Insider Tips: Create a Quick Timecode List in Media Composer

Every week, Insider asks one of our expert contributors to share a tip, tool, or technique that they use all the time and couldn’t live without. This week, Chris Tennant shows us a quick and efficient way to create a timecode list spreadsheet in AVID Media Composer.

Generate a Spreadsheet with the Marker Tool in Media Composer

In my role as an assistant editor, one of my primary responsibilities is to create timecode spreadsheets from the timeline. This is done based on a variety of needs, such as ADR spotting sheets, VFX conform notes, or editorial changelogs.

Fortunately, there is a quick and efficient way to accomplish this task by utilizing markers in your timeline in combination with Media Composer’s Marker Tool. By following the steps below, you can quickly and easily generate a spreadsheet that contains all the necessary timecode and marker information, without having to manually enter everything.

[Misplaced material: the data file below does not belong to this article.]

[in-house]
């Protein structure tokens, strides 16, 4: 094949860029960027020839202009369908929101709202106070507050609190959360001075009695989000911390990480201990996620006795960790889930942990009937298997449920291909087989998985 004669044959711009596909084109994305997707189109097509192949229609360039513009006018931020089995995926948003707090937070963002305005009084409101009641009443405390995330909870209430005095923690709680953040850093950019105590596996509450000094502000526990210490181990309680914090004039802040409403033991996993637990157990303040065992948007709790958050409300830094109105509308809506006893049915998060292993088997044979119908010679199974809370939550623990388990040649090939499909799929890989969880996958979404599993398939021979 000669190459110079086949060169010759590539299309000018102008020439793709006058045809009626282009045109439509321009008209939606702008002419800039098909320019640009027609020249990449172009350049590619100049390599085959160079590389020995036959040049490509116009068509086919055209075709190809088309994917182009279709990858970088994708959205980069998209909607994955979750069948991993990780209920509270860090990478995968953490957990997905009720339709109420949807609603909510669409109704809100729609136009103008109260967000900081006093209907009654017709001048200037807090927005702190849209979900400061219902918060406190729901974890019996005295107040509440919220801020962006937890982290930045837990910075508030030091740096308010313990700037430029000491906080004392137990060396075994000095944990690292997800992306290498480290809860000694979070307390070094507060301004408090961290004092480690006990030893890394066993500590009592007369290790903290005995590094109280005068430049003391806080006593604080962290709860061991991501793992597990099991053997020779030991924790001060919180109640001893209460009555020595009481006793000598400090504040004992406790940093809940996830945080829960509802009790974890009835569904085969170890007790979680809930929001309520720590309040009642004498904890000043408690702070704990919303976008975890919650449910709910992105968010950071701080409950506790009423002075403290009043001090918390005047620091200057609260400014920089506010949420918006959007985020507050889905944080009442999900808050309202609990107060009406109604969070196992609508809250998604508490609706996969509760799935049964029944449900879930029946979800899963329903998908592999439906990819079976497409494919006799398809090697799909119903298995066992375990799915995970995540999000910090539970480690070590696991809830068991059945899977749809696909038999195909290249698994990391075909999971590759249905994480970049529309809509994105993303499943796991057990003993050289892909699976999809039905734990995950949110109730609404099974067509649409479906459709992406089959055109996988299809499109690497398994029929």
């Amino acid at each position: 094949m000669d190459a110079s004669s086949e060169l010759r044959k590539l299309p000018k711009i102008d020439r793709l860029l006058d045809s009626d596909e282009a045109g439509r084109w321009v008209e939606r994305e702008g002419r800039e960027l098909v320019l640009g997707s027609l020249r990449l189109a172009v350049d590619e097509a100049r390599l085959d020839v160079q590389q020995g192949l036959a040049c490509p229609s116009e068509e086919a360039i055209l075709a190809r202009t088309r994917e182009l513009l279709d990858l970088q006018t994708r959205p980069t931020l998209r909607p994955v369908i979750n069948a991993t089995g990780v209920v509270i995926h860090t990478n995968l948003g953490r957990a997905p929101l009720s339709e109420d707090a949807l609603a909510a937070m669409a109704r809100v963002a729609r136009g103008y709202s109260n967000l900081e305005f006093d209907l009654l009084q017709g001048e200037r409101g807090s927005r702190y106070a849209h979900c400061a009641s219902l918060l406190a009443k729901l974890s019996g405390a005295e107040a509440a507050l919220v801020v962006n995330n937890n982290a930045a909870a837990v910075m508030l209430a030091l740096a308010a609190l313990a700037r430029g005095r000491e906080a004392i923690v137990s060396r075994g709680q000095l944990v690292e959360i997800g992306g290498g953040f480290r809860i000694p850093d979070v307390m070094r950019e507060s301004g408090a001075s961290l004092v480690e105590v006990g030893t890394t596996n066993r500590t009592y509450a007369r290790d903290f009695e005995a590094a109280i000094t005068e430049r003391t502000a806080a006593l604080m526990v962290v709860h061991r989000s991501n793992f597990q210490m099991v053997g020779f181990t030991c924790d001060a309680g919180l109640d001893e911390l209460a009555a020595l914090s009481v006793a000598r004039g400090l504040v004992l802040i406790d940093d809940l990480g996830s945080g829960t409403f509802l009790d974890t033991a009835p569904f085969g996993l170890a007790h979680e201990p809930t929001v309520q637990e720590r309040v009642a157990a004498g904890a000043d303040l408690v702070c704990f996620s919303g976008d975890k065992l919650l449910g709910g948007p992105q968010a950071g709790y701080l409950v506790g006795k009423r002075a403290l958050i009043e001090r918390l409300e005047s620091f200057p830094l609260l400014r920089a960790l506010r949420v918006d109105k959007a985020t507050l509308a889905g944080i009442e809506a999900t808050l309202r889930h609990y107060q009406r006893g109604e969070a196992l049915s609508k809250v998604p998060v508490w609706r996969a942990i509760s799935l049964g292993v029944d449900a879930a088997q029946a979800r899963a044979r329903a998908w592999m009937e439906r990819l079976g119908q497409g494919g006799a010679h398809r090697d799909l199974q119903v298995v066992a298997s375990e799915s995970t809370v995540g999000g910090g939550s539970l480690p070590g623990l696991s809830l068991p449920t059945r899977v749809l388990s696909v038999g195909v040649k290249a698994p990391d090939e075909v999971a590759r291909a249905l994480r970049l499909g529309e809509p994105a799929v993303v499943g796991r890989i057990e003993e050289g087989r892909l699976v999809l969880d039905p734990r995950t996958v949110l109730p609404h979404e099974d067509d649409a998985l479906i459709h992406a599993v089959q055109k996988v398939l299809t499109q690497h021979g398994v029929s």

1. Open your timeline and make sure all locators are enabled and visible. If needed, add descriptions to each marker. For instance, ADR markers should have each line of dialogue in their description fields, while VFX markers should contain shot IDs and shot descriptions.
  2. Open the Marker Tool by selecting Tools > Marker Tool.
  3. Highlight all markers in the timeline. Right click and select Export Markers > Text.
  4. Save the output as a .txt file in an appropriate directory.

Tidy your Timecode List

Once you ‘ve generated the spreadsheet, it’s time to tidy it up. Open the .txt file in your preferred spreadsheet editor, such as Microsoft Excel or Google Sheets. It will likely contain more information than you need, so eliminate any irrelevant columns.

Generally, you will only need the timecode and description columns. Finally, add any necessary labels to the spreadsheet, such as the name of your production and the date, and your timecode list is finished.

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Chris Tennant

Christopher Tennant is an IATSE Assistant Editor who’s worked on features and TV for Sony, Netflix, Legendary Pictures, Blumhouse, and others. He lives in Los Angeles and writes a blog featuring post-production guides.